Ver. 1. Years, dating from the fifth; as in the fifteenth year of his reign, Asa offered many victims, which had been taken from the enemy. C. xv. 10. C.
Ver. 2. God, with respect to the external worship of the true God, (H.) though he had some faults. 3 K. xv. 14.
--- Places, while he tolerated those which were intended for the service of the Lord, (C.) though illegally; and he even left the buildings erected by Solomon standing, (4 K. xxiii. 13. T.) thinking they might be no longer dangerous. Salien.
--- Several other pious kings did the like, for which they deserved some reprehension; as they could not be ignorant, that this was considered as wrong by the more enlightened. Eccli. xlix. 5. T.
--- It was the king's duty to destroy the exterior practices of idolatry, while the priests and prophets were to instruct. W.
Ver. 5. Altars. Heb. "high places, and the Chamanim," or temple of the sun. Lev. xxvi. 30. C.
--- Prot. "images." H.
--- Asa was encouraged to perfect the work which he had begun, by the exhortation of Azarias. C. xv. 8. C.
Ver. 6. Time, as yet. T.
--- Admirable lesson for all to prepare for war in time of quite! H.
Ver. 9. Ethiopian. Some think Zara was a successor of Sesac; and the Rabbins say, that he "restored the spoils which the latter had taken." Seder. xvi.
--- He at least, made the Jews some compensation for that loss. Perhaps he had been present in the expedition of Sesac, and was now animated with the same ambition. T.
--- It would be difficult for a foreign king to traverse Egypt with so large an army, (C.) unless he had conquered or intimidated the king of the country. H.
--- Hence some believe that the Ethiopia here in question, was a part of Arabia. C. Torniel.
--- But it is more probable that it lay south of Egypt, as the troops of Zara are joined with the Lybians. C. xvi. 8. Salien, A. 3094. T.
--- A king of Arabia would hardly have had so many subjects. C.
--- Three. Some would read thirteen, as Anai takes notice of the great number of chariots. C. xvi. 8. Jun. Malvenda. C.
--- But surely the number here specified is sufficient. The minds of men are very different. In the former chapter we find them complaining of the too great numbers! H.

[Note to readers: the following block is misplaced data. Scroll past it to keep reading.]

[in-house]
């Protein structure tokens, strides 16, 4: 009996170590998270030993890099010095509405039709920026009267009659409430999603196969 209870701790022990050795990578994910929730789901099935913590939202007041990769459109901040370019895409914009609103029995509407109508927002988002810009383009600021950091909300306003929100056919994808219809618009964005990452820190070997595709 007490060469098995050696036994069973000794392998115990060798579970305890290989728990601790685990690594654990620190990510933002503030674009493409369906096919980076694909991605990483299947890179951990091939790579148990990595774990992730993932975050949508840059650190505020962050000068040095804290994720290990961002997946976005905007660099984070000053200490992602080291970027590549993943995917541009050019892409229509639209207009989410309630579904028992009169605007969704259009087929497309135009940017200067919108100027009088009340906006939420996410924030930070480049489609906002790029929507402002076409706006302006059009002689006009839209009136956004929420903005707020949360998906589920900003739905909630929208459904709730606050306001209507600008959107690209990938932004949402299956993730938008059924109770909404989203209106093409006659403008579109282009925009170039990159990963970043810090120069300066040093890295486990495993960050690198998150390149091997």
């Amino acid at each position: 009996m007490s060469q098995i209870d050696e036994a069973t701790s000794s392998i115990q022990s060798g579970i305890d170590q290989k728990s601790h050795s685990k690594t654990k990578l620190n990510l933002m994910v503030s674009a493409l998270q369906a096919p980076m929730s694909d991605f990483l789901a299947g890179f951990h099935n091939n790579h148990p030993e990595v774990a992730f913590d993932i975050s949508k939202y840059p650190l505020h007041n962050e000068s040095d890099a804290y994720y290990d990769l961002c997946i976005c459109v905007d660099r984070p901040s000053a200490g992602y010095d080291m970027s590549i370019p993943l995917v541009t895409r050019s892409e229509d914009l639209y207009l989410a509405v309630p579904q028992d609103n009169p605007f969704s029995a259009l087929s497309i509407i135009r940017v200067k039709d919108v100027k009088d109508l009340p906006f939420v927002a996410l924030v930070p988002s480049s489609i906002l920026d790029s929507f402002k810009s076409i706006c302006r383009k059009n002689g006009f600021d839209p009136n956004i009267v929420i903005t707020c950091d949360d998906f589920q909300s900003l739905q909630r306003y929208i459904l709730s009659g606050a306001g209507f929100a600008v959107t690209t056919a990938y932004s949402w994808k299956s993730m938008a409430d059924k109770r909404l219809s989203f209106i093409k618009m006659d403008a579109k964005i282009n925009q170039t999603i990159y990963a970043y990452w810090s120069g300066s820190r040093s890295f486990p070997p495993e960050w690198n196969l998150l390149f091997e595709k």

Ver. 10. Meet him, fearing lest he should lay waste his dominions, as Sesac had done. M.
--- Sephata, or Sephala, a great valley to the west of Maresa, (C.) which is a city of Juda. M.
--- Sept. have, "in the vale north of Maresa." H.
Ver. 11. Help. Heb. "to help; whether with many, or with those who have no power." The same sentiment was expressed by Jonathas. 1 K. xiv. 6. Those who have God with them are secure of victory. C.
--- If God be with us, who is against us?
Ver. 12. Terrified. Heb. and Sept. "struck," as he had done Jeroboam. C. xiii. 15. H.
Ver. 13. Gerara was on the southern borders, twenty-three miles from Maresa. Eus. C.
--- The Ethiopians were pursued perhaps for many days. T.
--- Destruction. Prot. "they they could not recover themselves." Heb. "there was no quarter given;" or, "so that none were left alive." C.
--- If this were the case, the number of the slain far exceeded that the Jeroboam's army. C. xiii. H.
Ver. 14. Gerara. The adjacent territory is now uncultivated. Jos. xiii. 3.
--- Great. Heb. "a fear of the Lord;" (v. 12) an extraordinary (C.) panic. H.
--- The Philistines had assisted the enemy, and therefore their cities were invaded; (M.) or these belonged to Zara. C.
Ver. 15. Destroyed. Heb. "smote also the tents of cattle." Sept. "they cut in pieces the tents of cattle, the Amazons;" or, according to the Vat. copy, (H.) "the Alimazonians," as they seem to have read aeli mánim, which may be well rendered, "the tents of the Mineans," a people of Arabia. C. xx. 1. and xxvi. 7. and Judg. x. 11. C.
--- If these nations came to punish Asa, for banishing their foreign worship, (v. 12) as the Sieur de Folard thinks the sacred penman insinuates, (v. 5) we need not wonder that they met with such ill success, and that not one of them was spared, as God avenged his own cause, v. 12. 13. H.
--- We read of no cavalry here, though it is mentioned, C. xvi. 8. It seems not to have been considerable, as the people of Asia, the Greeks and Romans, trusted more to their infantry; and, in effect, no species of warfare is more costly to a state, nor less useful, than a multitude of horses, which were introduced in barbarous times. De Folard.